There’s a glorious logic to the fact that the Trocks, an all-male ballet troupe, camp as Christmas, have become guardians of the fragile curios of the classical repertory. Take Petipa’s carnival romp, Les Millions d’Arlequin (1900), which as far as I know hasn’t appeared on the straight ballet stage in aeons. With its skippily exuberant Harlequin and friends, and a Columbine as cutely winsome as a porcelain figurine, the work’s sugar content is now way too high for a modern audience.
But given the Trocks’s treatment of sharp-eyed pastiche and comic spin, the ballet gets a robust and weirdly credible reincarnation. There’s a lot of recognisable Petipa on stage, and all the tricks of parody (the exaggerated head tilts and gestural flourishes) simply focus the accuracy of the choreography’s reconstruction. Even when the Trocks let rip with their own physical gags, they never stray far from the ballet’s own world.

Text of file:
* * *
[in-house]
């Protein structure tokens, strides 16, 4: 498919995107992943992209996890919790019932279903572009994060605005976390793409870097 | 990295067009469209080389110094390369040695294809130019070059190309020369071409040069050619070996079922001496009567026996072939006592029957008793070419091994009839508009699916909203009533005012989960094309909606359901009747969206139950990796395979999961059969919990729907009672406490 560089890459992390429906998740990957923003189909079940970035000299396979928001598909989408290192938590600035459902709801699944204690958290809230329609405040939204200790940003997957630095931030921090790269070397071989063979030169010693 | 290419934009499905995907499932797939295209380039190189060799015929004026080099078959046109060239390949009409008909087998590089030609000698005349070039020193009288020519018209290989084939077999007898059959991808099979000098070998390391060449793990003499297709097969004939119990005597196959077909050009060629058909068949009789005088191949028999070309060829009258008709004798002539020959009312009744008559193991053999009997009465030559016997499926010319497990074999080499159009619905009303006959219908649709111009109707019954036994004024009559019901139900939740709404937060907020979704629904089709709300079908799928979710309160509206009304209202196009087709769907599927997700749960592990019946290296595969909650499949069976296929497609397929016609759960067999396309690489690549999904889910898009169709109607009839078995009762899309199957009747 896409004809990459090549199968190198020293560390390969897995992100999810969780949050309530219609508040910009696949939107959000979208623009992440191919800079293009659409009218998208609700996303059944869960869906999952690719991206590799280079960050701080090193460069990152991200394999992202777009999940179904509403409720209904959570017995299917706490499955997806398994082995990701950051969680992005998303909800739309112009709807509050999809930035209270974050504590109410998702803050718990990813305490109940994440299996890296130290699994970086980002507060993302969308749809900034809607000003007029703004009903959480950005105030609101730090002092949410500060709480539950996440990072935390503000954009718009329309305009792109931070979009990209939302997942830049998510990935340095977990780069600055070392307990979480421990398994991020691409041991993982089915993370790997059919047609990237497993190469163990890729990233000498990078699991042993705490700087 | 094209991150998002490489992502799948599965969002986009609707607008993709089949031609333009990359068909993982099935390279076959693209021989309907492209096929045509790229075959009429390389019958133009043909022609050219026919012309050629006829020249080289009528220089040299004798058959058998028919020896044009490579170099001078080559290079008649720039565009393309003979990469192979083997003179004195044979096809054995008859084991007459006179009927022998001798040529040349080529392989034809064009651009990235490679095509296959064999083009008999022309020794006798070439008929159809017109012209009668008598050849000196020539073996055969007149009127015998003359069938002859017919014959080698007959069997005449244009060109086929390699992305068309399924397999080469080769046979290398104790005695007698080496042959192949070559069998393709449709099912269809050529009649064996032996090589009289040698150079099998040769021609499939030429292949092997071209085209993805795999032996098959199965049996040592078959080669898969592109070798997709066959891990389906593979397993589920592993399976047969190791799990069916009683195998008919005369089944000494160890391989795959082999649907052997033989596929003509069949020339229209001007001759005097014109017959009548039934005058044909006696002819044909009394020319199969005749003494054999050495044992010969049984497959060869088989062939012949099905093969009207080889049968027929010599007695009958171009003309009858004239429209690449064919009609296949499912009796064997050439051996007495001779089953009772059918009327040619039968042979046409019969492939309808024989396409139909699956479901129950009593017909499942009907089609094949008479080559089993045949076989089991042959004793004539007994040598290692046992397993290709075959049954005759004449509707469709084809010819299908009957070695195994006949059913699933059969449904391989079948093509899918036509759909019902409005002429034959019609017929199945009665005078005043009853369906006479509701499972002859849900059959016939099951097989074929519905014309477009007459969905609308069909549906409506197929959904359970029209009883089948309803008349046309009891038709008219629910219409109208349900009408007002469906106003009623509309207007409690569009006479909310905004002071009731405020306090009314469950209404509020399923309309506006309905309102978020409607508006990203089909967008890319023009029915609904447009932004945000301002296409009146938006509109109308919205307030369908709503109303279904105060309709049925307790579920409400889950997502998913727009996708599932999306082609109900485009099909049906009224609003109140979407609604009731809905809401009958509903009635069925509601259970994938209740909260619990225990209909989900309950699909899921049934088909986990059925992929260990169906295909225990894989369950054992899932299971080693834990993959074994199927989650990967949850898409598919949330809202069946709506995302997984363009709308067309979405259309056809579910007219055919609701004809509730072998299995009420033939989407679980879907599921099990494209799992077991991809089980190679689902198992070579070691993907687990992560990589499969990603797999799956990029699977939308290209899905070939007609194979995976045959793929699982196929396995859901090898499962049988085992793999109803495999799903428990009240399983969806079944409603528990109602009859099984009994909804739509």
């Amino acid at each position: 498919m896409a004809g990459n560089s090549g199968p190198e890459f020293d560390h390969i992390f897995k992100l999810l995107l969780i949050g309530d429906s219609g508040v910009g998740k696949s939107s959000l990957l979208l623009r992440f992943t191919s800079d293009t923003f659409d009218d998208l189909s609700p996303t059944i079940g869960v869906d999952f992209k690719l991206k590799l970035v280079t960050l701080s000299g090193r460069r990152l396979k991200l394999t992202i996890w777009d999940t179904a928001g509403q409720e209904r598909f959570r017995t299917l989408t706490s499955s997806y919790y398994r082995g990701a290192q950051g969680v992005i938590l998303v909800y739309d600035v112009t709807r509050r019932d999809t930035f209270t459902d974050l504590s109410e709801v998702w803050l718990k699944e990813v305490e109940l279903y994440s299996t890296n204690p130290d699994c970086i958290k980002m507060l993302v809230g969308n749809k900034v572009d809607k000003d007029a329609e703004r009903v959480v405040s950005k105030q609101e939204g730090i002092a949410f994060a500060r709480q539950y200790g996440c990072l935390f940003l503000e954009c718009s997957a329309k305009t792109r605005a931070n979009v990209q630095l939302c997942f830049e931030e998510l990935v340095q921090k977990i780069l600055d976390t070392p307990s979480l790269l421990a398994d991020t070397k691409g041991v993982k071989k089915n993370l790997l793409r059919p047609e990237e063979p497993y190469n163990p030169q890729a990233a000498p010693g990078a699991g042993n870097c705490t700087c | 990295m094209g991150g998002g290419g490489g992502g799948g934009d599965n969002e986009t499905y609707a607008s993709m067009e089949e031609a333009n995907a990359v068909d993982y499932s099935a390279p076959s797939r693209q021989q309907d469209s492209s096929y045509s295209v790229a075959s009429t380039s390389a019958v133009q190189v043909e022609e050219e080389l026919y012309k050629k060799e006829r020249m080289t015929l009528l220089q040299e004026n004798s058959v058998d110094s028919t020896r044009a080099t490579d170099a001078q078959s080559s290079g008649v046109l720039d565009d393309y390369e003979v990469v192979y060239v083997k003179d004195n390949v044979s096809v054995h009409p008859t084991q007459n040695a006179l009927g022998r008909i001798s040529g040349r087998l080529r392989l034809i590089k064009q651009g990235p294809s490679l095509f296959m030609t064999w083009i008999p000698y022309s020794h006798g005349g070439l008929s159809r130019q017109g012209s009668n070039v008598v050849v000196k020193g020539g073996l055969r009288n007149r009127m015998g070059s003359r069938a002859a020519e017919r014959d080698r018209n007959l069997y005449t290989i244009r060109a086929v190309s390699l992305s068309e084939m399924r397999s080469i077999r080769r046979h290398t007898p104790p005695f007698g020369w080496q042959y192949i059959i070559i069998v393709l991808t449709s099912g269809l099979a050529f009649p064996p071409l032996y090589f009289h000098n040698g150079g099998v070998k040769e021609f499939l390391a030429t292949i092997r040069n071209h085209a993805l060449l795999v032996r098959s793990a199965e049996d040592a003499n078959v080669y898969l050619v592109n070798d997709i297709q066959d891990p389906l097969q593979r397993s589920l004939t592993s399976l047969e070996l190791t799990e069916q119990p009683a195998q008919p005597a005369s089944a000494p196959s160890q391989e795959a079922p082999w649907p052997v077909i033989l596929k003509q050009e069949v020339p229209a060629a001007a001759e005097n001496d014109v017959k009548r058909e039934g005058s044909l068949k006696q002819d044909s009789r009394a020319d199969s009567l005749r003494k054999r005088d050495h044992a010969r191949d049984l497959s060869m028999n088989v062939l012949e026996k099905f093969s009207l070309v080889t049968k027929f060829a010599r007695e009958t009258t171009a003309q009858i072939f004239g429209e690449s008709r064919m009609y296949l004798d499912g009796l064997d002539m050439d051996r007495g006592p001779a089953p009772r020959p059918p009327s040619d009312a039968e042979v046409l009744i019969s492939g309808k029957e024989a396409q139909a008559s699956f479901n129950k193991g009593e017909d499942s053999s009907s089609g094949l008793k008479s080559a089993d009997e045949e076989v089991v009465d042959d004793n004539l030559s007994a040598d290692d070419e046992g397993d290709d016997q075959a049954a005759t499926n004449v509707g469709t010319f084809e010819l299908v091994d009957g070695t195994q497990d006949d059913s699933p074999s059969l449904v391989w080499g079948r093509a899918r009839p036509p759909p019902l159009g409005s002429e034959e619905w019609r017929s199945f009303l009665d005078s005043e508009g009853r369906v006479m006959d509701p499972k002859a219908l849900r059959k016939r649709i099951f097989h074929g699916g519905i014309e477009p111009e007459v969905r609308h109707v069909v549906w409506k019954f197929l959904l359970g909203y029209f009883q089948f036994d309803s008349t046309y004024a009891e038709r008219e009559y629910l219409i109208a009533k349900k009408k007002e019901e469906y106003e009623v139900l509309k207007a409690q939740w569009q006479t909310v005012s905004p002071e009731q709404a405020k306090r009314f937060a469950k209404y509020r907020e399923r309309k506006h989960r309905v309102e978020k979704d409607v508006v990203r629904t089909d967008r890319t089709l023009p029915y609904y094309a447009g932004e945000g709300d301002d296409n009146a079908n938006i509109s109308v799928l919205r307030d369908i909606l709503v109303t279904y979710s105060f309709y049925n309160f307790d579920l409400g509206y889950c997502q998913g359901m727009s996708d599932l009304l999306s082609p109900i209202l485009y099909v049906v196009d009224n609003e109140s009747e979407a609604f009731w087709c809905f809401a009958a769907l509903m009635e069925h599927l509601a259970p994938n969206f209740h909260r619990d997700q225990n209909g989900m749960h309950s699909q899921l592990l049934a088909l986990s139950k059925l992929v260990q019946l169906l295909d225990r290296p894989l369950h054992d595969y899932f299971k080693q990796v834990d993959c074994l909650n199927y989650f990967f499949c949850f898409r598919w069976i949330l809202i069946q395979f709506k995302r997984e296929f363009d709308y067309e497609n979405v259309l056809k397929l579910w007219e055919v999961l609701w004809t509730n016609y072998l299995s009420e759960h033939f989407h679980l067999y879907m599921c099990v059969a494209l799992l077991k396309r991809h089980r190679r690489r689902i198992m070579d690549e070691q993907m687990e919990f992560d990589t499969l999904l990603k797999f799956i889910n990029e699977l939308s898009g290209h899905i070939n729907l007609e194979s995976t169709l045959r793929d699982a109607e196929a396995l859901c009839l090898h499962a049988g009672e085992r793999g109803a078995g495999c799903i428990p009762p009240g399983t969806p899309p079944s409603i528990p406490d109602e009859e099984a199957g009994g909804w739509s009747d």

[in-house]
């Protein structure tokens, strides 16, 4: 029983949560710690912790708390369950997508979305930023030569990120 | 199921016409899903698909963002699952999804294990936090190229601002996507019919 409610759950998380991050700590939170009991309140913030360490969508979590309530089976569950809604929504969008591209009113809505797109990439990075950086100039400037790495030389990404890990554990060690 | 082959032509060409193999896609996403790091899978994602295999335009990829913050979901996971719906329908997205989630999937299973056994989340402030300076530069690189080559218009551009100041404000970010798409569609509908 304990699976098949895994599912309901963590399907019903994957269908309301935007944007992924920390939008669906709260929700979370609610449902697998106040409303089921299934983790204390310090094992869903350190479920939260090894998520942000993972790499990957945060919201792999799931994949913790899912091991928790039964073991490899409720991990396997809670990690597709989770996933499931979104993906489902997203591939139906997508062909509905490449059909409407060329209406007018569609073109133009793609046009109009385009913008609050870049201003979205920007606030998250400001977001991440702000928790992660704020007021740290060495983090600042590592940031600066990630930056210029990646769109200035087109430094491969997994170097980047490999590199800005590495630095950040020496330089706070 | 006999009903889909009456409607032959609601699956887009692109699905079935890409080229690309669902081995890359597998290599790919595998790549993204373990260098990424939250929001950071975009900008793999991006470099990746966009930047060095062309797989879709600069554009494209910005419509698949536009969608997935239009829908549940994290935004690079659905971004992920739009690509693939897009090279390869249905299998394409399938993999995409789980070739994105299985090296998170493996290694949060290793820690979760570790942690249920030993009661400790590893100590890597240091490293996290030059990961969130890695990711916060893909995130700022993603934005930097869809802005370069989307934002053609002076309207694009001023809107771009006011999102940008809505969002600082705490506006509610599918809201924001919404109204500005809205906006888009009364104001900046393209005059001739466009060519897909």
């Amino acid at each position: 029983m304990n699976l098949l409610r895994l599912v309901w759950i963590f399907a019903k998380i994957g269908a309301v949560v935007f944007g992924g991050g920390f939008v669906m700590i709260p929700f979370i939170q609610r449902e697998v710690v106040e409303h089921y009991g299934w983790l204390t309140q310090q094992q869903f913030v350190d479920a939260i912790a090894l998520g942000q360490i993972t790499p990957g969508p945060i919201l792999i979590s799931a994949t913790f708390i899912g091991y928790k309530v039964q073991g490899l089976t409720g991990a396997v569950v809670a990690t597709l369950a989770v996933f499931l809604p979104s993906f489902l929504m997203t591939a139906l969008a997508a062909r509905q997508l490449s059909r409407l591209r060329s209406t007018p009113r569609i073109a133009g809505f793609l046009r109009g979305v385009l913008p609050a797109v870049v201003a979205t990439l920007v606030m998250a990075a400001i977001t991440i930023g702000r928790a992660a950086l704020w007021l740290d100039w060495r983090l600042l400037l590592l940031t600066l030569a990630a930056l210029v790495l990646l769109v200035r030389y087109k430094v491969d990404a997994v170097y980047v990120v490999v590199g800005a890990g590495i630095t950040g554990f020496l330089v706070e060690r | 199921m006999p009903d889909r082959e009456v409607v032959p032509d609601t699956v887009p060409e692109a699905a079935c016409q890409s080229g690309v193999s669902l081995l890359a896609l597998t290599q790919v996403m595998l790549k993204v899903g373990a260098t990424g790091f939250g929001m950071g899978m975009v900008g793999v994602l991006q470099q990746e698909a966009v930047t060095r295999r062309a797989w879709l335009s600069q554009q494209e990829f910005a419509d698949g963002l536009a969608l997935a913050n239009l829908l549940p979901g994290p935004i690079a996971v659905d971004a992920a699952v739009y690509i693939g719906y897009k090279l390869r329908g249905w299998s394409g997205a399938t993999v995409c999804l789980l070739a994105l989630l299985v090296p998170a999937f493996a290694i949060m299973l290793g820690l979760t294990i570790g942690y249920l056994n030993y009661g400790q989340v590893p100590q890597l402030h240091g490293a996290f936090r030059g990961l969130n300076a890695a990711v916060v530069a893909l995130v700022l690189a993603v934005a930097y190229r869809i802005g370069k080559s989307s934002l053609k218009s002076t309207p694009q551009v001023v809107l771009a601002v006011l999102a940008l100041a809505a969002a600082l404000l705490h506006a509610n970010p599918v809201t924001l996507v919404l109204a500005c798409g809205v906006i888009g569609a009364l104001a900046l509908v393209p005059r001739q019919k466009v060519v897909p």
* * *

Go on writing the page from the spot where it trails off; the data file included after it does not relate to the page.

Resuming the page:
The four “ballerinas” are danced by the heftier members of the company, towering over their smaller men. When they suddenly swap roles mid-phrase and cheerfully hoist the men up on to their shoulders, the joke doesn’t break the ballet’s stride. It simply plays out as an extension of the perfect partnering manners that were expected in the Imperial Russian Ballet of Petipa’s day.
Also in this second programme is the Trocks’s version of the old Soviet ballet Valpurgeyeva Noch (Walpurgis Night). Again, the company pull off a brilliant double trick – giving us views of the original Lavrovsky choreography but fractured through their own comic lens. The quartet of fauns scamper with preposterous, effete randiness; the Nymphs get caught up in their floaty bri-nylon veils; the Maidens chomp through their bunches of grapes. And Bacchus, in the middle of it all, looks deliciously confused.The Guardian